• Spaces available

    Current Issues in Life Assurance - For annuity writers, a key challenge is the need to fund capital-consumptive new business strain (NBS) as a consequence of writing the business intended to fund future distributions. Reinsurance, investment strategy and capital provision all have roles to play which we will investigate in this webinar

  • Spaces available

    Current Issues in Life Assurance – Mortality in 2020 is now dominated by one thing, although – in our future-focused world – the pandemic is just one of many mortality considerations.  In this session, three well-regarded mortality/longevity specialists provide an overview of implications and impacts of COVID-19, recent and imminent CMI developments and more 'future focused' work in the MRSC

  • Spaces available

    Because of Covid-19, forecasters predict a severe recession in 2020, followed by a V or U-shaped recovery. This impacts both individuals and companies. However, compared to previous recessions, the impact on banks of higher credit losses should be mitigated to some extent by government actions. 

  • Spaces available

    Part of the Protection, Health and Care Conference 2020 webinar series

    This session will provide an overview of the Population Health Management Working Party's research including defining impactability and impactability modelling, discussing some examples of specific modelling approaches, considering the practical challenges across the NHS as well as wider public perception and ethical issues.

  • Spaces available

    Many actuaries consider career opportunities in the Finance and Investment practice area after having started off in more traditional actuarial roles such as valuations, capital management or pricing. This session is aimed at helping actuaries to better understand roles in Finance and Investment and how they can fine tune their skills to pursue such careers.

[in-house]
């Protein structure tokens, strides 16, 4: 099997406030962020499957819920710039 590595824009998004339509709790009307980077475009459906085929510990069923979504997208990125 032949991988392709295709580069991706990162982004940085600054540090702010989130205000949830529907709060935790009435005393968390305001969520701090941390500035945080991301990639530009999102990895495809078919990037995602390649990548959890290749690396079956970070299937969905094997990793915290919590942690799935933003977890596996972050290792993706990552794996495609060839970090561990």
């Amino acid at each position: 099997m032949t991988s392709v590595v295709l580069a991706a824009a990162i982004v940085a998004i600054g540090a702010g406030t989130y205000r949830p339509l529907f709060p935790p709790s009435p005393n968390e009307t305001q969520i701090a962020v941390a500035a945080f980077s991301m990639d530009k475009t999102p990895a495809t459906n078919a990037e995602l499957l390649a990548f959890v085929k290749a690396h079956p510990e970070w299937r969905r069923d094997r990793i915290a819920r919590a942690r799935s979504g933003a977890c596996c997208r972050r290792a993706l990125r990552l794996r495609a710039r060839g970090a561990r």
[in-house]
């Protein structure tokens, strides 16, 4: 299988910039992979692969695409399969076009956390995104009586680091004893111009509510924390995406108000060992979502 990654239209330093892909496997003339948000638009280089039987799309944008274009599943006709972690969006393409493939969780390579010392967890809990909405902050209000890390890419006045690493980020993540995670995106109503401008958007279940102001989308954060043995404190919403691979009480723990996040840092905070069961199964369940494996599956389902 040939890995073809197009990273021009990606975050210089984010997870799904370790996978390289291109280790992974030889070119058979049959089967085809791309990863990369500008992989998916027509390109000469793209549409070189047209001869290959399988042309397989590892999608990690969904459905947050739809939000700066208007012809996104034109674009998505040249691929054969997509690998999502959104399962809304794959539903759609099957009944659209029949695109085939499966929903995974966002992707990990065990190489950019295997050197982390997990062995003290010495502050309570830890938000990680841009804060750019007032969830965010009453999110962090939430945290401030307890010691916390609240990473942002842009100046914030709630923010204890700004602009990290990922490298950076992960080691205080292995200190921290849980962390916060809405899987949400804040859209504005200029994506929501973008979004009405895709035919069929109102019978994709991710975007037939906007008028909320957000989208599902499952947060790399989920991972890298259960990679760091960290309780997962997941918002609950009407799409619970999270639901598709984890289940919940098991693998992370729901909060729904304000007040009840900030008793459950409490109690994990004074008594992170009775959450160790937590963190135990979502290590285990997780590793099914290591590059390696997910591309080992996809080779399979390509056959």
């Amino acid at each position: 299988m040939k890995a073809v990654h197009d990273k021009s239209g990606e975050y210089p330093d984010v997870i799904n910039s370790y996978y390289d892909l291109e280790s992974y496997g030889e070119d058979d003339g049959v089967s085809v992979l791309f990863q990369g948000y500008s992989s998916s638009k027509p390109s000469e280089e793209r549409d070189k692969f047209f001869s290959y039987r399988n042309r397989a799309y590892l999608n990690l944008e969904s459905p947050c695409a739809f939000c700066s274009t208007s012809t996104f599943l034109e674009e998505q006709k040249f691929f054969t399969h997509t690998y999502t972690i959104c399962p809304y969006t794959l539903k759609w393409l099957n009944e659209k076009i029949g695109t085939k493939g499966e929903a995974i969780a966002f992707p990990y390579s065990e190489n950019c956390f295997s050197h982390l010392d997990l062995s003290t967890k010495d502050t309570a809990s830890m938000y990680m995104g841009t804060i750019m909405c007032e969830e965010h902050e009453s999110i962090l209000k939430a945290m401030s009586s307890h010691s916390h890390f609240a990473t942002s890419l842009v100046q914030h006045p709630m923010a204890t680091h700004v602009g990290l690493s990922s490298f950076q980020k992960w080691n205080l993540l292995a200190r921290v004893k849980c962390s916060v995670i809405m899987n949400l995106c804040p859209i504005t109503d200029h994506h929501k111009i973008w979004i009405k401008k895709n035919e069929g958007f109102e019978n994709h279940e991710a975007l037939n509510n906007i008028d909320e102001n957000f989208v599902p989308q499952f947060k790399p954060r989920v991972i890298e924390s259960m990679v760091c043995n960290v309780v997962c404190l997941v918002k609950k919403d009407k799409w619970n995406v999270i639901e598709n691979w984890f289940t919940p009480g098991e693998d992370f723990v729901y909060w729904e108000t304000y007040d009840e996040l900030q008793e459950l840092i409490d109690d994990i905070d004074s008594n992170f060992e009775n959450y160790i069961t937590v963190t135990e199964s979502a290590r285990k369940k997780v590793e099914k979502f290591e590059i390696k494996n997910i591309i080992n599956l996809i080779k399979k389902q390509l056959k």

• Mortality and Longevity Webinar Series 2020

    Webinar Series
    22 July 2020 - 10 August 2020

    Spaces available

    Due to COVID-19, we are running this programme via a series of webinars commencing 22nd July.

    This webinar series will provide topical and practical updates and discussion on the latest thinking and innovations in mortality and longevity, and is designed to be very accessible to a broad range of experience.

     

  • Spaces available

    Insurers are making increasing use of medical research to help with assumption, models and underwriting. Experienced mortality/ longevity specialists discuss the issues in the interpretation of  medical research papers, using a range of case studies. The case studies will include COVID-19 points of current importance. Many of the concepts discussed (data bias, inference of causation) are also applicable to equivalent questions in 'big data' and advanced analytics.

  • Spaces available

    Members of the Mortality Working Group of the IAA have analysed changes in mortality for about 30 causes of death  and will discuss how causes of death are classified, and the problems of long-term data, appropriate metrics, including "years of life lost" (YLL), causes of death - a "measure of cohortness", the changes in dominant causes of death at older ages, and how can these types of studies enhance mortality forecasting.

  • Spaces available